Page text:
What can feed your ego more than to grow your own grapes, ripen them to perfection, produce your own wine and then slap your own label on the bottle to share with friends and family. Now, that’s a rush. However, it is also a lot of work, requiring dedication to weeding, training, pruning, netting and a constant battle with insects, diseases, wildlife and Mother Nature. Fortunately there is an easier way to make wine from grapes . . . by purchasing fresh grapes. The aura of growing your own grapes may fade quickly when you compare it to the ease of purchasing. Think of all the extra time you will have to pursue other interests — like perfecting your winemaking skills. I have done it both ways for several years and, for me, there is no contest.
If you are lucky enough to live on the West Coast of the United States, near a winegrowing region, getting grapes is relatively easy. However, living on the East Coast — or anywhere that is not near an established viticultural area — does not mean you cannot get quality wine grapes. Shipping fresh grapes to the East to home winemakers was very popular during Prohibition, though very limited by variety. Since that time, servicing the hobby winemaking industry has expanded significantly by variety and to many major urban areas of the country. Regional markets or railheads frequently are home to dealers of produce and in particular, fresh grapes. These major dealers will frequently wholesale their grapes to other more local purveyors and provide local retail sales to home winemakers as well. If you live on or near the East Coast, you are probably within a reasonable drive of such a dealer. In this article, I will review the keys to success when buying grapes shipped from a distant location.
From Vineyard to Market
Grapes make their way to local purveyors in several ways, depending on the source. Most grapes intended for home winemakers will be packaged in 36-lb. boxes, sometimes referred to as cases. Grapes originating from South America and Italy are packed in 18- and 22-lb. (8.1- and 10-kg) boxes respectively. Some dealers can provide grapes in ¼ and ½ ton bins, usually intended for serious hobbyists and commercial wineries. (A word of caution with delicate grape varieties, the larger bins will contain some crushed fruit at the bottom due to the heavier weight of the package). If you choose to obtain your grapes in such larger packs, make sure you have a way of handling them once you get them home. Some dealers can also provide local home delivery services. Indeed, the larger purveyors can arrange for direct drop shipments to relatively remote locations throughout the country, provided the quantities are large enough to warrant the added costs.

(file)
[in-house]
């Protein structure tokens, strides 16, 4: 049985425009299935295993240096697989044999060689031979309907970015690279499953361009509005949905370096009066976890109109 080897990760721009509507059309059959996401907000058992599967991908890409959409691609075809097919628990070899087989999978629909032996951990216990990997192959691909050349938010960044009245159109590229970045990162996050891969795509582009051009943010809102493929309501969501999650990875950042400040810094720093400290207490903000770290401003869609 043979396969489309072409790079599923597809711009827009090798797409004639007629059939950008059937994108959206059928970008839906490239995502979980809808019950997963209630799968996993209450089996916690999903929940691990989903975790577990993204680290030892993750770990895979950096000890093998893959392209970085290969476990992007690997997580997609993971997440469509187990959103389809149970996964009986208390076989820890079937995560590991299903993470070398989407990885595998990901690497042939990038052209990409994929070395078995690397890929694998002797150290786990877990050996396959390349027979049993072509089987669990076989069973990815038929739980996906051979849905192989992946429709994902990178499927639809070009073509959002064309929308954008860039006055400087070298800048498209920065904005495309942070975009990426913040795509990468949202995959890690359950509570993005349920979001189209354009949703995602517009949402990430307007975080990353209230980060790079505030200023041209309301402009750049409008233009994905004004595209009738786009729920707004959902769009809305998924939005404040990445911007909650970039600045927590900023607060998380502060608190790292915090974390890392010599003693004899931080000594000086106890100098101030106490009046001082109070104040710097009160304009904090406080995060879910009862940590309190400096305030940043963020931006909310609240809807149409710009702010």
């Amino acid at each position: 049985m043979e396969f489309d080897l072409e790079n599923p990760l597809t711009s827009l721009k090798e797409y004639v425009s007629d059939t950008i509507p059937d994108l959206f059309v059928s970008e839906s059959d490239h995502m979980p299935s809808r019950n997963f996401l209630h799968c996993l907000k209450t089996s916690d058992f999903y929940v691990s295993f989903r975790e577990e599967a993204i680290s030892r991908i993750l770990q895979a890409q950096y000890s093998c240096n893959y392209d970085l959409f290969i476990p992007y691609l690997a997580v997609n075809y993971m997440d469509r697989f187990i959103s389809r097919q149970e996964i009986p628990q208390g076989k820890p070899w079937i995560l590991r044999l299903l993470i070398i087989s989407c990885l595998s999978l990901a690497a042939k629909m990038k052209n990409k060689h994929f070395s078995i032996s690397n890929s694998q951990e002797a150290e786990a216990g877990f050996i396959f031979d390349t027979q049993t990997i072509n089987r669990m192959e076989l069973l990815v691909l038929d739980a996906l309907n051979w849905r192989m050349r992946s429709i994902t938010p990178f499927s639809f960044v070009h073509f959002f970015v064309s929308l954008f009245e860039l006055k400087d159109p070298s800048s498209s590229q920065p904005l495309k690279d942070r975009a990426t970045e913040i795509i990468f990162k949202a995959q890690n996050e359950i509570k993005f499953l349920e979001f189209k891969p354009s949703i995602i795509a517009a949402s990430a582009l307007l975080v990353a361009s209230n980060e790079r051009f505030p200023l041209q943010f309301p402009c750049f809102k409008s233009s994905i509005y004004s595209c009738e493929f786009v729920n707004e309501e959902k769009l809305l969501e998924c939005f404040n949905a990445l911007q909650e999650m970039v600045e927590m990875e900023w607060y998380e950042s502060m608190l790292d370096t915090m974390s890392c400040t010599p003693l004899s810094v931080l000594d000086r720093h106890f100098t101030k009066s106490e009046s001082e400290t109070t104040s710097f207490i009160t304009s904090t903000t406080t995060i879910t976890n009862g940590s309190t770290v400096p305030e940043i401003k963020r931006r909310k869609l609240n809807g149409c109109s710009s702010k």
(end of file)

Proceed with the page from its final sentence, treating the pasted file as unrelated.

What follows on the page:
Traditionally, shipping boxes have been made of wood slats although more recently plastic boxes are favored. Each box will have a packer or growers label on at least one end. This label will identify the grape variety, number of pounds, and name and address of the packer or grower. Some of the labels will have registered trademarked names, such as Valley Beauty, Smiling Baby, etc. It is suggested that the grapes in those boxes are sourced from the same area year after year by the same packer. If you are pleased with those grapes, you may want to make repeat purchases. Boxes labeled with the growers label contain grapes from a particular vineyard or perhaps even a particular area within a vineyard. Each vintage year, the grapes from the same vineyard will be so labeled.